It was so windy, and we drove straight into it for a ways back north to Rt. 30, that I was afraid it would blow the big plastic window out of the front of the Spartan.  Happily, it held against a 50 mph headwind at 55 mph, and we (mostly) stayed in our lane for the rest of the day.  For a few miles, on a couple of occasions, we were lucky to pace freight trains on tracks right along the route that blocked the wind for us, but mostly it was a tussle.  Once I got used to the way the truck handled, and realized how much (or little) I actually needed to steer to keep it on the road, it wasn’t too bad.  At least we didn’t get blown off the road, or into oncoming traffic.

We had wanted to visit the De Soto National Wildlife Refuge, the sight of a bizarre shipwreck recovery.  In the 1860’s a paddle wheel river boat rammed a snag in a river bend and immediately sank, taking with her all her cargo.  All the passengers and crew were saved, and most spent the nigh on shore, after the crew reportedly tore lumber from the ship and built shelters, also salvaging the ships cook stoves and provisions.  They had a tasty hot supper, I suppose.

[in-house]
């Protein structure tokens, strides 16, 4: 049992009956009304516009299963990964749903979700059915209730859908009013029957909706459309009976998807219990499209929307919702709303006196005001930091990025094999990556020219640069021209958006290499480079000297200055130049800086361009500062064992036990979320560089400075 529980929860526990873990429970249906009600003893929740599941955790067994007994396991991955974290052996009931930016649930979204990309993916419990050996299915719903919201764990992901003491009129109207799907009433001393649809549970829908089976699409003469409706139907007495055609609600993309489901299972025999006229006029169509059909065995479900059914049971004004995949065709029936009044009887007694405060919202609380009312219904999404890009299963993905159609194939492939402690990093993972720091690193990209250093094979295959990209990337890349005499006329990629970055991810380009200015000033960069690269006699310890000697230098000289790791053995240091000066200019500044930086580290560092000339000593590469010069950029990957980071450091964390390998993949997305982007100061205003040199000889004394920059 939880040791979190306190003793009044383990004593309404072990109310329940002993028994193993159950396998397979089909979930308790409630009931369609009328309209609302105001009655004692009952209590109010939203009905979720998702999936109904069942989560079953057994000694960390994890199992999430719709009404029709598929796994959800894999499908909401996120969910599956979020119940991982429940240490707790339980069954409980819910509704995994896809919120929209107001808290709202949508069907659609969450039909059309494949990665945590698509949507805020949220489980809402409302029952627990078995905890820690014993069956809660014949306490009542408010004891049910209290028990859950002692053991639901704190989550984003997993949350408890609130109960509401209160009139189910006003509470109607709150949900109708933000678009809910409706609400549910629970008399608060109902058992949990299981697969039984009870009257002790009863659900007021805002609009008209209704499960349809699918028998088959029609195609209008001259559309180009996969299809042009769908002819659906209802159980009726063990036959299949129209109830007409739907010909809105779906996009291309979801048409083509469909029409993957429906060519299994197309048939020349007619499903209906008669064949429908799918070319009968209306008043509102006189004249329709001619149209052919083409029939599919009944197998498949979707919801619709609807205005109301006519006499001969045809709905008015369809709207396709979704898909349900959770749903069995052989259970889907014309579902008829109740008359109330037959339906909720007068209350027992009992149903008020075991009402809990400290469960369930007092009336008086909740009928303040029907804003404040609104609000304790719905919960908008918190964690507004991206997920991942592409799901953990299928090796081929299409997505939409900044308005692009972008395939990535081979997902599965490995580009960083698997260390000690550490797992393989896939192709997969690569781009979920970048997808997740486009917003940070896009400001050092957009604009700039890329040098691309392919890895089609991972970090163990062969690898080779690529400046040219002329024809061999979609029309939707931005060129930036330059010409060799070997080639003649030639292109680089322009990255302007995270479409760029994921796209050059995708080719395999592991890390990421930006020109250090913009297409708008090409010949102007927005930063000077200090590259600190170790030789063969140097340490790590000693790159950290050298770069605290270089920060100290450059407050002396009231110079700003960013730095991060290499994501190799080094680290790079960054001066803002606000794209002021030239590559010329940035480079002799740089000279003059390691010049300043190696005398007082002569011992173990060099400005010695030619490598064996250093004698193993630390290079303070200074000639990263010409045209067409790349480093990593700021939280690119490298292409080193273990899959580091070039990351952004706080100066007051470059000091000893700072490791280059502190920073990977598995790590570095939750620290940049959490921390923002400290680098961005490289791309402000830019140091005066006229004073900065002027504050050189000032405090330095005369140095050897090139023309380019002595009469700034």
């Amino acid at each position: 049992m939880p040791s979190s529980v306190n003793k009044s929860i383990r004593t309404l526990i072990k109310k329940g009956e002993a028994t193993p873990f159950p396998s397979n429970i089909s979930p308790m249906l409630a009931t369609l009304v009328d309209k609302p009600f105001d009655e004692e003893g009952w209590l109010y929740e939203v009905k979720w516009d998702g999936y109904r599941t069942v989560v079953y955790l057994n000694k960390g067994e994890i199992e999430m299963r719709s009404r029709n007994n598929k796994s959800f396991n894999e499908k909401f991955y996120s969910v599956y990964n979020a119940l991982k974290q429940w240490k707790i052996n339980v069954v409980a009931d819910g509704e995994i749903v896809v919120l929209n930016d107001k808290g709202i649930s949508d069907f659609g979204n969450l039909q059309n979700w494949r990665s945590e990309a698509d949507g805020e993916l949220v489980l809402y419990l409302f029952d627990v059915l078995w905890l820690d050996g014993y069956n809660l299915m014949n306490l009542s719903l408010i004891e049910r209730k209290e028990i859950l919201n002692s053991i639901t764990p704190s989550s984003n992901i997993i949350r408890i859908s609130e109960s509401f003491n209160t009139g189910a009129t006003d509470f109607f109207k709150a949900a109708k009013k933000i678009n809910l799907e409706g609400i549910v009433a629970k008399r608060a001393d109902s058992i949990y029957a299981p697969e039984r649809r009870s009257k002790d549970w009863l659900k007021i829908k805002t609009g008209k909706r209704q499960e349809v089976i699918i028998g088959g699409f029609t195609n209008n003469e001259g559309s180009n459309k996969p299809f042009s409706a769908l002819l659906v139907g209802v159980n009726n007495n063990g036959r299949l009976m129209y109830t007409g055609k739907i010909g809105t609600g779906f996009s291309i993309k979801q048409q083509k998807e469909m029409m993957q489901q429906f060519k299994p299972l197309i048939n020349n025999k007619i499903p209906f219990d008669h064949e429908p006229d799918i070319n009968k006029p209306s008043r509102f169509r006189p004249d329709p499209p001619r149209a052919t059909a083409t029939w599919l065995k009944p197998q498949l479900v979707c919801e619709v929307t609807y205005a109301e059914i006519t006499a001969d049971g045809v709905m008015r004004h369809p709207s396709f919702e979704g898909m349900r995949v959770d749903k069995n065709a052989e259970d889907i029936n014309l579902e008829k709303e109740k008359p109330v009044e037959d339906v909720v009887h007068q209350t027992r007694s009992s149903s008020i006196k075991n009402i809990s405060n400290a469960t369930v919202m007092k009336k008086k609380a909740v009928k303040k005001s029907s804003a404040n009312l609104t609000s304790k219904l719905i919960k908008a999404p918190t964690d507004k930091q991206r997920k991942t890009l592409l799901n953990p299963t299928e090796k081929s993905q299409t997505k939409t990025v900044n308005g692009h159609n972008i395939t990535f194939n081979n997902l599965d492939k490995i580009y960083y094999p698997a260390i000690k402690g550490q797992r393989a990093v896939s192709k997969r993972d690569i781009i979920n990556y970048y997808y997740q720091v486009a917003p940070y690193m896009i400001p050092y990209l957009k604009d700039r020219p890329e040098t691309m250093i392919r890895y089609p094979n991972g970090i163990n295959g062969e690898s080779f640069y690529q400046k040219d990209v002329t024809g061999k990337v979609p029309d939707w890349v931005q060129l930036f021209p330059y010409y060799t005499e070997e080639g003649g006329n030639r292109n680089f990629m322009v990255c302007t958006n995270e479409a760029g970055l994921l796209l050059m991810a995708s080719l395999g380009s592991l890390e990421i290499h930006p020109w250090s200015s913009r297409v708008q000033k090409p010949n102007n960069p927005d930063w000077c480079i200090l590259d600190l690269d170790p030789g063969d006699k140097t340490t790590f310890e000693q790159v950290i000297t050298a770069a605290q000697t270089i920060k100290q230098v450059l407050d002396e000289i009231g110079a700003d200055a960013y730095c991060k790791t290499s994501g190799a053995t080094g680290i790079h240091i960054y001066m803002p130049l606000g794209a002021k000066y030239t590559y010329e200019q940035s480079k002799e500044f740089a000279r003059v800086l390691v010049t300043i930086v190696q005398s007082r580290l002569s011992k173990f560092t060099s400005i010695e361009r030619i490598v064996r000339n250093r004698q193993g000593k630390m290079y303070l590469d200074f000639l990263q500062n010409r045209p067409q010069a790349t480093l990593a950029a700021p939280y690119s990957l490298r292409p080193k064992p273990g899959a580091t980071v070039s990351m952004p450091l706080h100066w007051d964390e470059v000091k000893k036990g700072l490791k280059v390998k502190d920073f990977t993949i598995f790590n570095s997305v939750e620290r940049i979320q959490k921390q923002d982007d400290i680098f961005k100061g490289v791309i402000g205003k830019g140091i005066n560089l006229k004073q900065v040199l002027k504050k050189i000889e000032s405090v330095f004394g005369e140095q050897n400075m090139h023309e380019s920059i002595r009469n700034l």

The ships cargo, supplies bound for the west and gold rush, were largely lost, and the ship itself soon filled with mud and silt, and was simply left on the bottom of the 12-20 foot deep river.  The river then changed course, leaving the wreck, with it’s cargo (including over a thousand bottles of champagne!) became buried under 20 feet of earth, miles from the current river channel.  It was found in a cornfield in the late 60’s, forgotten for over 100 years.